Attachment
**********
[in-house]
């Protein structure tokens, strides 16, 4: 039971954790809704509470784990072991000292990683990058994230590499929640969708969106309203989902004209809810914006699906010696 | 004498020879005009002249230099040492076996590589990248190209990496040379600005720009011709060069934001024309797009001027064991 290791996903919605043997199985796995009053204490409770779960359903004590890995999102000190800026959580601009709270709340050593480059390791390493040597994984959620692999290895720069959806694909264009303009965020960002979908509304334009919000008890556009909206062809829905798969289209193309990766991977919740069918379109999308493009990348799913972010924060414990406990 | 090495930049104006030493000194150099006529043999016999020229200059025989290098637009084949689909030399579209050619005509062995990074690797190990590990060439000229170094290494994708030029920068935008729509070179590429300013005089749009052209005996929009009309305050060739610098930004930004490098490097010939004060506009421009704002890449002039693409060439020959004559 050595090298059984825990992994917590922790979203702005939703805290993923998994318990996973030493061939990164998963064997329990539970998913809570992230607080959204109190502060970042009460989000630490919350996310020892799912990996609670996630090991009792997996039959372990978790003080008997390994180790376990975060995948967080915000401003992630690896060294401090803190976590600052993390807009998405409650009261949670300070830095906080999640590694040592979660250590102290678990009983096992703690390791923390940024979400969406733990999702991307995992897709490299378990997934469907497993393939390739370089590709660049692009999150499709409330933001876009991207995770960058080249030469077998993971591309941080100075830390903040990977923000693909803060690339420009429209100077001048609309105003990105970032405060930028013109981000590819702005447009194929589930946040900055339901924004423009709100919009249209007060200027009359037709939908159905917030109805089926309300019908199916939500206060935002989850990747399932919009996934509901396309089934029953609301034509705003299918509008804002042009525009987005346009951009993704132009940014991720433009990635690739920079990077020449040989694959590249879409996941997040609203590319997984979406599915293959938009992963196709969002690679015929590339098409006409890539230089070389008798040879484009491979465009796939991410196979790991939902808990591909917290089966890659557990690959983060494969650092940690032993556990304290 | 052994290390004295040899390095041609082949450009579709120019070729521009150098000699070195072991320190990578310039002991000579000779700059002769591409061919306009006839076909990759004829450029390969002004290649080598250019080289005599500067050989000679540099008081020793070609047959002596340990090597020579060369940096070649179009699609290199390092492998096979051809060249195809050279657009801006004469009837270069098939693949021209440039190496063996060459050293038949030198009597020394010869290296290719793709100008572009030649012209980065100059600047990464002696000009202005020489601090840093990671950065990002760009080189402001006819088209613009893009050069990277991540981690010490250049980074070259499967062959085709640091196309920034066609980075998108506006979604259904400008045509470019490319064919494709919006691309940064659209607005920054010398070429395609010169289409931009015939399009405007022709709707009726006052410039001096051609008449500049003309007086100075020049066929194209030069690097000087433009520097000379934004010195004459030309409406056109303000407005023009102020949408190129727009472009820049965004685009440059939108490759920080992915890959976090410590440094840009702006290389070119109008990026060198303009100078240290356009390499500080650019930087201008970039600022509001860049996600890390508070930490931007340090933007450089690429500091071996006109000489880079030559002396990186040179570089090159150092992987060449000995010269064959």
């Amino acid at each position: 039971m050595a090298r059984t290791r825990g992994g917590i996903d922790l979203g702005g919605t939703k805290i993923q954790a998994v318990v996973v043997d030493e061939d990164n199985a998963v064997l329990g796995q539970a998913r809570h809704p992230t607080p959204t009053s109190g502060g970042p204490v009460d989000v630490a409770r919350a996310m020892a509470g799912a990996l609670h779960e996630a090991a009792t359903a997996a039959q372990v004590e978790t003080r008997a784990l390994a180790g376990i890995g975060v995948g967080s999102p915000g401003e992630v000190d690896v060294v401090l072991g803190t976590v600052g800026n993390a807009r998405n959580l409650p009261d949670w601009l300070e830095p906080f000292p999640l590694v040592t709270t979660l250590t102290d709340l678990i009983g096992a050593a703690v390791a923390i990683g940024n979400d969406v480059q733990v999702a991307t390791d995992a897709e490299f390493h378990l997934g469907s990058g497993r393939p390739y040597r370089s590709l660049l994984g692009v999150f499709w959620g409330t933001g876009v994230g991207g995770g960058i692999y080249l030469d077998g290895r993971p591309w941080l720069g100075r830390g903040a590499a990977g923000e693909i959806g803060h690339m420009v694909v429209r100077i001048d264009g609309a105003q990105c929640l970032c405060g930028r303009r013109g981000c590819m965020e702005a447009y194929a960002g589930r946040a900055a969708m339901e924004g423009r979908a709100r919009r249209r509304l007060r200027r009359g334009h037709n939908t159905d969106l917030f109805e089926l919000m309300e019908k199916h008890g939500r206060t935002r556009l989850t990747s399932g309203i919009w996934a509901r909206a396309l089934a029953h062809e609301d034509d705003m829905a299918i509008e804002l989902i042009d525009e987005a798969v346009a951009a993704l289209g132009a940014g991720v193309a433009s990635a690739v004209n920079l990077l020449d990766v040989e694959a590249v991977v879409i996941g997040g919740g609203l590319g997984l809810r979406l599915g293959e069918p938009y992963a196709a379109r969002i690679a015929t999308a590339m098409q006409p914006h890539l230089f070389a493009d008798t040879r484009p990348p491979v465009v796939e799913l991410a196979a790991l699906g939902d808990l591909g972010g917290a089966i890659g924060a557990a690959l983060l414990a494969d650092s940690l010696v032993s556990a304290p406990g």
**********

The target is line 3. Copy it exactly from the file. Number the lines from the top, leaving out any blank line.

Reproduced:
């Amino acid at each position: 039971m050595a090298r059984t290791r825990g992994g917590i996903d922790l979203g702005g919605t939703k805290i993923q954790a998994v318990v996973v043997d030493e061939d990164n199985a998963v064997l329990g796995q539970a998913r809570h809704p992230t607080p959204t009053s109190g502060g970042p204490v009460d989000v630490a409770r919350a996310m020892a509470g799912a990996l609670h779960e996630a090991a009792t359903a997996a039959q372990v004590e978790t003080r008997a784990l390994a180790g376990i890995g975060v995948g967080s999102p915000g401003e992630v000190d690896v060294v401090l072991g803190t976590v600052g800026n993390a807009r998405n959580l409650p009261d949670w601009l300070e830095p906080f000292p999640l590694v040592t709270t979660l250590t102290d709340l678990i009983g096992a050593a703690v390791a923390i990683g940024n979400d969406v480059q733990v999702a991307t390791d995992a897709e490299f390493h378990l997934g469907s990058g497993r393939p390739y040597r370089s590709l660049l994984g692009v999150f499709w959620g409330t933001g876009v994230g991207g995770g960058i692999y080249l030469d077998g290895r993971p591309w941080l720069g100075r830390g903040a590499a990977g923000e693909i959806g803060h690339m420009v694909v429209r100077i001048d264009g609309a105003q990105c929640l970032c405060g930028r303009r013109g981000c590819m965020e702005a447009y194929a960002g589930r946040a900055a969708m339901e924004g423009r979908a709100r919009r249209r509304l007060r200027r009359g334009h037709n939908t159905d969106l917030f109805e089926l919000m309300e019908k199916h008890g939500r206060t935002r556009l989850t990747s399932g309203i919009w996934a509901r909206a396309l089934a029953h062809e609301d034509d705003m829905a299918i509008e804002l989902i042009d525009e987005a798969v346009a951009a993704l289209g132009a940014g991720v193309a433009s990635a690739v004209n920079l990077l020449d990766v040989e694959a590249v991977v879409i996941g997040g919740g609203l590319g997984l809810r979406l599915g293959e069918p938009y992963a196709a379109r969002i690679a015929t999308a590339m098409q006409p914006h890539l230089f070389a493009d008798t040879r484009p990348p491979v465009v796939e799913l991410a196979a790991l699906g939902d808990l591909g972010g917290a089966i890659g924060a557990a690959l983060l414990a494969d650092s940690l010696v032993s556990a304290p406990g």